“He looked me right in the eye and said, ‘The next time that happens, you tell them they would not be welcome here,’” Henry recounted. “And he said to me that trans families, gay families, gay students, trans students would not feel welcome at Trinity Schools. And then he said, ‘Do we understand each other?’ And I said yes. And I left. And then I quit the student ambassadors that day.”
Balsbaugh, who has since been promoted to president of Trinity Schools Inc., says his recollection of the conversation “differs considerably,” but he declined to give details. He said it is likely he shared the school’s guidelines that at that time “had long been published in the parent handbook.”
Balsbaugh told the AP in an email that Barrett was not involved in the formulation or passage of any policies pertaining to homosexuality. He said Barrett served on the Trinity board from July 2015 to March 2017, and denied that the school’s leadership considered or formulated any new policy related to homosexuality during that time. He didn’t say whether the policy as described by Henry was ever adopted.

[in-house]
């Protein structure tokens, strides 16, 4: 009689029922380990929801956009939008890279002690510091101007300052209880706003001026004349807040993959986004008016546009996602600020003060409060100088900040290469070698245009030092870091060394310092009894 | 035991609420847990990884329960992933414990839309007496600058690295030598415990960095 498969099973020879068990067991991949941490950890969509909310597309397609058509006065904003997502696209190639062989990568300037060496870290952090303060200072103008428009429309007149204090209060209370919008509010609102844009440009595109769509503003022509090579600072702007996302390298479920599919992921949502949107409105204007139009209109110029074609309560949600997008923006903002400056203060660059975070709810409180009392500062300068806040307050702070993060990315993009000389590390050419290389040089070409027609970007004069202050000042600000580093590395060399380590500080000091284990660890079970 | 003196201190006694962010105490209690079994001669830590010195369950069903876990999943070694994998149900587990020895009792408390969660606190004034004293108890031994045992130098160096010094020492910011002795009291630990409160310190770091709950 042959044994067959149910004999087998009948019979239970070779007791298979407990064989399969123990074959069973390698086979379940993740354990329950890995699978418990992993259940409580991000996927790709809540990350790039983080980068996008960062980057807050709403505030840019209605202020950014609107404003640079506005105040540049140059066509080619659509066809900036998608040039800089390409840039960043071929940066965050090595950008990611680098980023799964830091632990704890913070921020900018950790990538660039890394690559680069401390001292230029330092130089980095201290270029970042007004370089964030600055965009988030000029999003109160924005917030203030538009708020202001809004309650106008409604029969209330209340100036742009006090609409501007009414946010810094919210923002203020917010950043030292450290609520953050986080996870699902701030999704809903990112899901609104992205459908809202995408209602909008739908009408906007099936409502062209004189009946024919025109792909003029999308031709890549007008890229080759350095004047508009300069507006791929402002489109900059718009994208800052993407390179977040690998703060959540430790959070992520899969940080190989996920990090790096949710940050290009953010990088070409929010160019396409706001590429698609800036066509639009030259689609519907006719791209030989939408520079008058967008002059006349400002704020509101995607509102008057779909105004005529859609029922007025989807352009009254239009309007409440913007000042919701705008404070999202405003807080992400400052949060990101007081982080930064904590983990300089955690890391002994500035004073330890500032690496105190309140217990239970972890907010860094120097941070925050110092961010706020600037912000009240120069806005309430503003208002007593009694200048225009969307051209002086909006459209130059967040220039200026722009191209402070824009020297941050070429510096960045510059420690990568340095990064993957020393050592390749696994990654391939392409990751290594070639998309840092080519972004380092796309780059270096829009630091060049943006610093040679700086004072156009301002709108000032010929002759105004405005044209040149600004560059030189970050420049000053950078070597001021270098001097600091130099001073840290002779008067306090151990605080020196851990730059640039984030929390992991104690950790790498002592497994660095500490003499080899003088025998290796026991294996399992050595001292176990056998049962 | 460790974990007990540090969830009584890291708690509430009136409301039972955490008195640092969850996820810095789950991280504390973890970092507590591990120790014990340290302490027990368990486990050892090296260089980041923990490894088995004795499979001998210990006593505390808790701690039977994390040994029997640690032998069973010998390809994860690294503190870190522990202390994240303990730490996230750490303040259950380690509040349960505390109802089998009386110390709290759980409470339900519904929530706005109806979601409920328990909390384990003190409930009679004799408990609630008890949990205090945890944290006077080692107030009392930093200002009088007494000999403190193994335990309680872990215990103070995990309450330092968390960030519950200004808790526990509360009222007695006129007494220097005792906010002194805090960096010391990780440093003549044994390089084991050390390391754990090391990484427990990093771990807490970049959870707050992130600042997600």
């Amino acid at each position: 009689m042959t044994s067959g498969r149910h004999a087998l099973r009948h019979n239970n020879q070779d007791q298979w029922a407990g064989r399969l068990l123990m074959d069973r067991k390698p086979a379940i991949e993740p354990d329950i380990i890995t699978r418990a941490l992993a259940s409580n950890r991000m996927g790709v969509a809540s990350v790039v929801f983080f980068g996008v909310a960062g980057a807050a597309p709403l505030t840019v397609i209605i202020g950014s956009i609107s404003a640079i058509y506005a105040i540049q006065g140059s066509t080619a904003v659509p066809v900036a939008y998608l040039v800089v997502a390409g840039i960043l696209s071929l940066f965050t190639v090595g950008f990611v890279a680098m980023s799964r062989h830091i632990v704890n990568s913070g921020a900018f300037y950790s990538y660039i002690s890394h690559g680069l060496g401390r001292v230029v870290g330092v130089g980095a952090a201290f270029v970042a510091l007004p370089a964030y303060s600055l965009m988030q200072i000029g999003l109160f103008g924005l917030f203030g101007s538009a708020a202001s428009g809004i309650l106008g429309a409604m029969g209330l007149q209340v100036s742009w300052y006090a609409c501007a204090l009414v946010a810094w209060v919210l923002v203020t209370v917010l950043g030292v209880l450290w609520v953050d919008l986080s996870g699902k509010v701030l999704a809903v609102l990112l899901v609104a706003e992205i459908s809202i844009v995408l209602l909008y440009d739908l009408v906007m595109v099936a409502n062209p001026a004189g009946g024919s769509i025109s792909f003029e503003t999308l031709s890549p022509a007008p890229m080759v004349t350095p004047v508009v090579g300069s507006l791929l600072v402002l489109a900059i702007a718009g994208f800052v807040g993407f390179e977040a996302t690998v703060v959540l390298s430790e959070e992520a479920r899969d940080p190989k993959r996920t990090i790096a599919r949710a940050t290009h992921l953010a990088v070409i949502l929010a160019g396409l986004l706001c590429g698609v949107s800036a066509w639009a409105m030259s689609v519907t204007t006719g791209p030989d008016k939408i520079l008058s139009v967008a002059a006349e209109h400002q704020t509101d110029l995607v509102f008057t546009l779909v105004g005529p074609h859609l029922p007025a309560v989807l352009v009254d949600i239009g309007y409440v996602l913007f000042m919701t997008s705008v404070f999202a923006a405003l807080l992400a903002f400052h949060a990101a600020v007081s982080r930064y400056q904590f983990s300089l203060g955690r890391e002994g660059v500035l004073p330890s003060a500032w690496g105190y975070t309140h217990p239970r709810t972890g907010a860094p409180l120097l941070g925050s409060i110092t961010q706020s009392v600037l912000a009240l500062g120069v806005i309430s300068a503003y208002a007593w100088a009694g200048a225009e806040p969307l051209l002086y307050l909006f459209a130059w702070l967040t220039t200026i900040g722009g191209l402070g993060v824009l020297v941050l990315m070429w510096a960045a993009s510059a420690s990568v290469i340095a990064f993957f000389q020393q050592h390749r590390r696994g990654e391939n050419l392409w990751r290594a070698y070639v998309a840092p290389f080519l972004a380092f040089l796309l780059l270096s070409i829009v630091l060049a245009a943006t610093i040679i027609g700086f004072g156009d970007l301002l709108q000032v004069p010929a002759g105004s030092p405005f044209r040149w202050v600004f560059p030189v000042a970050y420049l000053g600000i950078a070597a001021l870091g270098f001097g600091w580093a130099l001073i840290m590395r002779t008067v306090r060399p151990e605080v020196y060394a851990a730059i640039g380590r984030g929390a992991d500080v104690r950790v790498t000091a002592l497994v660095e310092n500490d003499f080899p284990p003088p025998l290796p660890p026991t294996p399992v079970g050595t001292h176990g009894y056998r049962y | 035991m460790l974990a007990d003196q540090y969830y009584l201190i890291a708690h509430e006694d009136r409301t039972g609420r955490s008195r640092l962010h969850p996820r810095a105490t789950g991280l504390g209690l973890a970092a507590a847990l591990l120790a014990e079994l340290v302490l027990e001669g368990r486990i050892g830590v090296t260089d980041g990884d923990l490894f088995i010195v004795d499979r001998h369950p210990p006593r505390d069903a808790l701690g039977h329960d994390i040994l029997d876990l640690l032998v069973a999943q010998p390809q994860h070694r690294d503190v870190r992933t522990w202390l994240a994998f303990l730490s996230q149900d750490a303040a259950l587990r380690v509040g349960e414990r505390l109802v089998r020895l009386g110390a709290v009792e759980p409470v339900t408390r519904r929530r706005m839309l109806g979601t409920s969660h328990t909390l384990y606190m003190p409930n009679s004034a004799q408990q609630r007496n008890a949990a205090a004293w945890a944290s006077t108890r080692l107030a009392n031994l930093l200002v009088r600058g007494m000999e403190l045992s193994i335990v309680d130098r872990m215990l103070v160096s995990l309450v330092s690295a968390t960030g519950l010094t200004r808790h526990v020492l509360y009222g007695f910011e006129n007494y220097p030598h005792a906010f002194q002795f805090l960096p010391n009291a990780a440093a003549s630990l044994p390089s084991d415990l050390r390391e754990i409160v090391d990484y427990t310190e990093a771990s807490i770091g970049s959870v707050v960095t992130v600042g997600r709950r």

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Multiple people who spoke with the AP detailed how Trinity’s leadership articulated and put in place policies that in effect barred gay families and employees.
A 2018-19 enrollment agreement obtained by the AP says “the only proper place for human sexual activity is marriage, where marriage is a legal and committed relationship between one man and one woman.” It goes on to say that activities such as “fornication, pornography, adultery and homosexual acts, and advocating or modeling any of these behaviors” are at odds with the school’s core beliefs.
In 2014, the year before Barrett joined the board, the schools’ trustees voted to limit admissions to the children of legally married couples or single parents. At the time, same-sex marriage was not legal in Indiana or Virginia. The wording was softened slightly after the 2015 Supreme Court ruling that in effective legalized same-sex marriage nationwide, though the policy still explicitly opposes LBGTQ relationships.
In addition to the written policies, school administrators made clear verbally they did not want to admit children of gay families, multiple people told the AP.